"In a way, the VC is a very country-friendly and politically correct type of model for India. Our investments will get recycled back into the local market. The foreign investors here are just short term investors helping a company to get onto its feet before they hand it over to local investors in the form of an IPO. The companies end up being owned by Indian investors."
Although Prouty moved to India three years ago, the firm started financing firms only from last year. Unlike other VC firms, they are reluctant to reveal the names of companies in their portfolio. "We would rather the firms got publicity, not us: we are just incidental," says Prouty.
They will remain on the board of an investee company for three to five years, not more. Just how successful Prouty's investment decisions really are, will probably be seen only after two or three years. They are yet to start pulling out of the firms they have invested in.
Among the companies ICF Ventures has funded are: Linc Software Services (stake = 24 per cent), which specialises in insurance and banking software; MatexNet (49.5 per cent), a business-to-business portal; and Silicon Automation Systems, an IT software firm in Bangalore.
They also have a strong regional focus, and only deal with companies in southern and western India. "We need to be very involved with these companies both before and after we fund them," says Angadi. "We spend a lot of time in our portfolio companies, drawing up road maps for the companies, bringing in second round of strategic investments, filling key management positions, developing housekeeping like auditing procedures. We cannot do that all over India. The system we have adopted is the one used by Silicon Valley VC firms, which invest in firms that are within an hour's car drive or aeroplane ride from their own head offices."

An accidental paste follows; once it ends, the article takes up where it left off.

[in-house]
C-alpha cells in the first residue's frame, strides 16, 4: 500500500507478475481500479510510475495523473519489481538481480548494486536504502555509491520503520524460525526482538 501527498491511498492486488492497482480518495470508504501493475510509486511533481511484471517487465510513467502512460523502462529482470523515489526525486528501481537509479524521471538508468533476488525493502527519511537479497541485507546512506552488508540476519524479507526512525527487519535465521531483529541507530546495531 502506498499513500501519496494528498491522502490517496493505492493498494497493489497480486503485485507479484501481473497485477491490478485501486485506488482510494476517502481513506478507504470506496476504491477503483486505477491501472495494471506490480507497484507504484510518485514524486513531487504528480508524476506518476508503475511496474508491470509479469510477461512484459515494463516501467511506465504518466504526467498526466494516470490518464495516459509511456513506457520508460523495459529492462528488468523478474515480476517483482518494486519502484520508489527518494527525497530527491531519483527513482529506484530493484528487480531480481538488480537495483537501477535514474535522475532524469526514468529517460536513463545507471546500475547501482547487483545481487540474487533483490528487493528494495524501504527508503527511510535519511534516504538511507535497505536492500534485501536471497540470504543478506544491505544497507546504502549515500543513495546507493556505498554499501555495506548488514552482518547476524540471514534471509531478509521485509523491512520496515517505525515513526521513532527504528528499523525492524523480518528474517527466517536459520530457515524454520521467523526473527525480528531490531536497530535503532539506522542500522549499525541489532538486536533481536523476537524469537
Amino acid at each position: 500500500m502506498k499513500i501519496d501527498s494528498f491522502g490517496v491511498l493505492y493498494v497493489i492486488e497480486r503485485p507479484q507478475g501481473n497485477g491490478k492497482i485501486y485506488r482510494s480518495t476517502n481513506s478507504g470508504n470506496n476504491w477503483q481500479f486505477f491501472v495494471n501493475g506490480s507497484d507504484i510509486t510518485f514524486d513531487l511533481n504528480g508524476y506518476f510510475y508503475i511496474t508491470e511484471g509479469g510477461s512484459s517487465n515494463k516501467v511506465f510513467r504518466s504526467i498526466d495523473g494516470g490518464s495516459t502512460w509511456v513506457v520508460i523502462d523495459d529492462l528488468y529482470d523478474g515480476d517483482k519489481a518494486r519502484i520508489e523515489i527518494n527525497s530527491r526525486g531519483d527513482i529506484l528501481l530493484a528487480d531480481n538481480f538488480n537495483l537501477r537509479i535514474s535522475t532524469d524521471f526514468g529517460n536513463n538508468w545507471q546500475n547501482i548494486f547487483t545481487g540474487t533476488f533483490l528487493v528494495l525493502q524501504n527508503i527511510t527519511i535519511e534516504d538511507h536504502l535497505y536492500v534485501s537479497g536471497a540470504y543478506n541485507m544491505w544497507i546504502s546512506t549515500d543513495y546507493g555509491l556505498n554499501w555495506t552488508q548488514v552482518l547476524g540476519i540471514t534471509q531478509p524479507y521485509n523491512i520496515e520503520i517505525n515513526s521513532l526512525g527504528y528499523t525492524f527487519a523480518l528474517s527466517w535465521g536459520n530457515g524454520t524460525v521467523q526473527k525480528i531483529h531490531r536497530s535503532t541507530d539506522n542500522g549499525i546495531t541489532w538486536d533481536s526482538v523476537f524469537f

Prouty says ICF does not take over a company and run it for the duration of its involvement. "We do not want to get involved in the day-to-day running of the company," says Angadi. "But if we bring in a lot of money, there is no way we can just hand over the cash and go away.
"For instane, we brought Rs 550 million to a company. There was no way its owner could have brought in that kind of money. Yes, we admit that its pressure money, and it's no picnic for the recipient, but that's the price he pays for it. If he cannot take the pressure, he should not accept money from an outsider. The moment someone else invests in your company, whether it's 20 per cent or 40 per cent, it ceases to be solely your company."
Prouty is confident about his judgement and evaluations, and is all set to launch another new fund by the end of the year, probably with help from a similar pool of American investors. "India has actually more than lived up to our expectations of it," says Prouty.
Although it was the business potential that pulled Prouty to India, other facets of life in India have gripped him. He intends to get involved with the Indian community through "selective philanthropy". Prouty says, "I am no longer able to consider buying myself a new car when I can see just what kind of difference that money would make to an orphanage."
Prouty has reconciled himself to the fact that, in order to remain committed to the cause, he has live in India alone, away from his wife Allison and nine-year-old daughter Annabel in the US.
Initially, they did move to India along with him, but his wife found that she could not work as a lawyer from Bangalore, so they went back after a while. She is now trying to work out a connection with a leading legal firm in Bangalore, so as to be able to spend more time in this country. They keep in touch by email every day and meet several times a year.
Meanwhile, Prouty, who could probably have retired comfortably to a life of comfort in the US, is all set instead to burn up the investment tracks in India over the next five years, and possibly return to the US richer than when he left it in 1997. "I was not in the New York circuit all these days because I was busy making money in India," he would perhaps tell Murdoch one day.